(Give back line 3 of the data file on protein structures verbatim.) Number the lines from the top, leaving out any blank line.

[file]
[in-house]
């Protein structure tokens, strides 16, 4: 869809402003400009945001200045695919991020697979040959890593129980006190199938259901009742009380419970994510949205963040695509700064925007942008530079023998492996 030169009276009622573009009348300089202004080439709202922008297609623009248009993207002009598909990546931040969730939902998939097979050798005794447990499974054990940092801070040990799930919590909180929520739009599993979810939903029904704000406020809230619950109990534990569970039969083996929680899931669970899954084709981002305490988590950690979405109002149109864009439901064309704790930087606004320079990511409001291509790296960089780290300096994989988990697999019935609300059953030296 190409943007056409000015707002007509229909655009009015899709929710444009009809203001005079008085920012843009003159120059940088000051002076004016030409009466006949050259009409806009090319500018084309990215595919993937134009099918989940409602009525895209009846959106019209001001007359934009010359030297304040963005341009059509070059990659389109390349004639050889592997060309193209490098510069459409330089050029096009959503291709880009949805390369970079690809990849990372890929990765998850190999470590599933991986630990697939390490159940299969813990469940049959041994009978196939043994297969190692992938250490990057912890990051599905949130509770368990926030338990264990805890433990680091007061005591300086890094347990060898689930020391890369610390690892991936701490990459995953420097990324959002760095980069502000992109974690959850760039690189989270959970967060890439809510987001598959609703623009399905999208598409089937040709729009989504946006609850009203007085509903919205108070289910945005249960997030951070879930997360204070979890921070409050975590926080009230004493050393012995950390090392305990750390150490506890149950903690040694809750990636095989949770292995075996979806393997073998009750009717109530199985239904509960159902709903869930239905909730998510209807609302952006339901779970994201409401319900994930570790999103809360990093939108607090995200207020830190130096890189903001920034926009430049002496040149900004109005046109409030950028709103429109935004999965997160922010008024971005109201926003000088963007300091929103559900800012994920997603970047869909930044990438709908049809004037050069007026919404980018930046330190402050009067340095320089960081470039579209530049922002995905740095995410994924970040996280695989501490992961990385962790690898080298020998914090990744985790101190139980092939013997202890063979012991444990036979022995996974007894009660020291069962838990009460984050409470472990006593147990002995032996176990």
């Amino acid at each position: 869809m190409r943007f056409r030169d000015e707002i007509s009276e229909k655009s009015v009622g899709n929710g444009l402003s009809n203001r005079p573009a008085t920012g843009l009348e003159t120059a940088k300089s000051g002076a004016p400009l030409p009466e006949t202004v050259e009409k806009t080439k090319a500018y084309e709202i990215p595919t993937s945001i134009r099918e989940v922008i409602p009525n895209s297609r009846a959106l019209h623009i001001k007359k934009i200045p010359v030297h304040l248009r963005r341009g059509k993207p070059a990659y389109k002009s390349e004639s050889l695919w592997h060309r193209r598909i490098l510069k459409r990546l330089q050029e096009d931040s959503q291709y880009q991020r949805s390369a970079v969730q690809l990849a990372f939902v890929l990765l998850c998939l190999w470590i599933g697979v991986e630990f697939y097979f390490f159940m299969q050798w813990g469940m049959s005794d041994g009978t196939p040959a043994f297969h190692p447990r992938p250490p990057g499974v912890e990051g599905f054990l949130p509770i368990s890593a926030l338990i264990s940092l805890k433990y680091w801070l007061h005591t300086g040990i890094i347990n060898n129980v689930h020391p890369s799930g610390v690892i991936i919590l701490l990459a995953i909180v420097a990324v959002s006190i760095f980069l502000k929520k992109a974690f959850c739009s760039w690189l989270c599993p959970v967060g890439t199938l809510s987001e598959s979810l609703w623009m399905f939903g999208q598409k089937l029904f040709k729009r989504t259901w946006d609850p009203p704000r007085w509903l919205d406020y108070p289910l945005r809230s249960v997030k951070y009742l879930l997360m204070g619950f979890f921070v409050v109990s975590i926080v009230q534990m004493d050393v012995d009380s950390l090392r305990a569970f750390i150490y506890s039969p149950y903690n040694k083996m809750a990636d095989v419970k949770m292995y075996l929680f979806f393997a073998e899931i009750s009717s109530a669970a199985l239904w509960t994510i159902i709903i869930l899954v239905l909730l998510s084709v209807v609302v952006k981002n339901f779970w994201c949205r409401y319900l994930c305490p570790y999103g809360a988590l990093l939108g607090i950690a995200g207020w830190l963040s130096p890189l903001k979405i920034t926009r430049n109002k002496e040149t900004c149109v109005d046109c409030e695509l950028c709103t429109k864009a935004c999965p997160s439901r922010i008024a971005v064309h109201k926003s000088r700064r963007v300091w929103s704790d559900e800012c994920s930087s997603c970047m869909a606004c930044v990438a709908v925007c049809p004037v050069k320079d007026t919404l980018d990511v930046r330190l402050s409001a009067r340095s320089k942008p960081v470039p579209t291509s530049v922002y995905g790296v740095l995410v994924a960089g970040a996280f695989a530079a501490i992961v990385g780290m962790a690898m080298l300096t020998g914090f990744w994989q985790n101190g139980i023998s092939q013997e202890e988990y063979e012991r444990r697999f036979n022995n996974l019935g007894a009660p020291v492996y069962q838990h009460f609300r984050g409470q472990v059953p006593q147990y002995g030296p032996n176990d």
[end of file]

């Amino acid at each position: 869809m190409r943007f056409r030169d000015e707002i007509s009276e229909k655009s009015v009622g899709n929710g444009l402003s009809n203001r005079p573009a008085t920012g843009l009348e003159t120059a940088k300089s000051g002076a004016p400009l030409p009466e006949t202004v050259e009409k806009t080439k090319a500018y084309e709202i990215p595919t993937s945001i134009r099918e989940v922008i409602p009525n895209s297609r009846a959106l019209h623009i001001k007359k934009i200045p010359v030297h304040l248009r963005r341009g059509k993207p070059a990659y389109k002009s390349e004639s050889l695919w592997h060309r193209r598909i490098l510069k459409r990546l330089q050029e096009d931040s959503q291709y880009q991020r949805s390369a970079v969730q690809l990849a990372f939902v890929l990765l998850c998939l190999w470590i599933g697979v991986e630990f697939y097979f390490f159940m299969q050798w813990g469940m049959s005794d041994g009978t196939p040959a043994f297969h190692p447990r992938p250490p990057g499974v912890e990051g599905f054990l949130p509770i368990s890593a926030l338990i264990s940092l805890k433990y680091w801070l007061h005591t300086g040990i890094i347990n060898n129980v689930h020391p890369s799930g610390v690892i991936i919590l701490l990459a995953i909180v420097a990324v959002s006190i760095f980069l502000k929520k992109a974690f959850c739009s760039w690189l989270c599993p959970v967060g890439t199938l809510s987001e598959s979810l609703w623009m399905f939903g999208q598409k089937l029904f040709k729009r989504t259901w946006d609850p009203p704000r007085w509903l919205d406020y108070p289910l945005r809230s249960v997030k951070y009742l879930l997360m204070g619950f979890f921070v409050v109990s975590i926080v009230q534990m004493d050393v012995d009380s950390l090392r305990a569970f750390i150490y506890s039969p149950y903690n040694k083996m809750a990636d095989v419970k949770m292995y075996l929680f979806f393997a073998e899931i009750s009717s109530a669970a199985l239904w509960t994510i159902i709903i869930l899954v239905l909730l998510s084709v209807v609302v952006k981002n339901f779970w994201c949205r409401y319900l994930c305490p570790y999103g809360a988590l990093l939108g607090i950690a995200g207020w830190l963040s130096p890189l903001k979405i920034t926009r430049n109002k002496e040149t900004c149109v109005d046109c409030e695509l950028c709103t429109k864009a935004c999965p997160s439901r922010i008024a971005v064309h109201k926003s000088r700064r963007v300091w929103s704790d559900e800012c994920s930087s997603c970047m869909a606004c930044v990438a709908v925007c049809p004037v050069k320079d007026t919404l980018d990511v930046r330190l402050s409001a009067r340095s320089k942008p960081v470039p579209t291509s530049v922002y995905g790296v740095l995410v994924a960089g970040a996280f695989a530079a501490i992961v990385g780290m962790a690898m080298l300096t020998g914090f990744w994989q985790n101190g139980i023998s092939q013997e202890e988990y063979e012991r444990r697999f036979n022995n996974l019935g007894a009660p020291v492996y069962q838990h009460f609300r984050g409470q472990v059953p006593q147990y002995g030296p032996n176990d």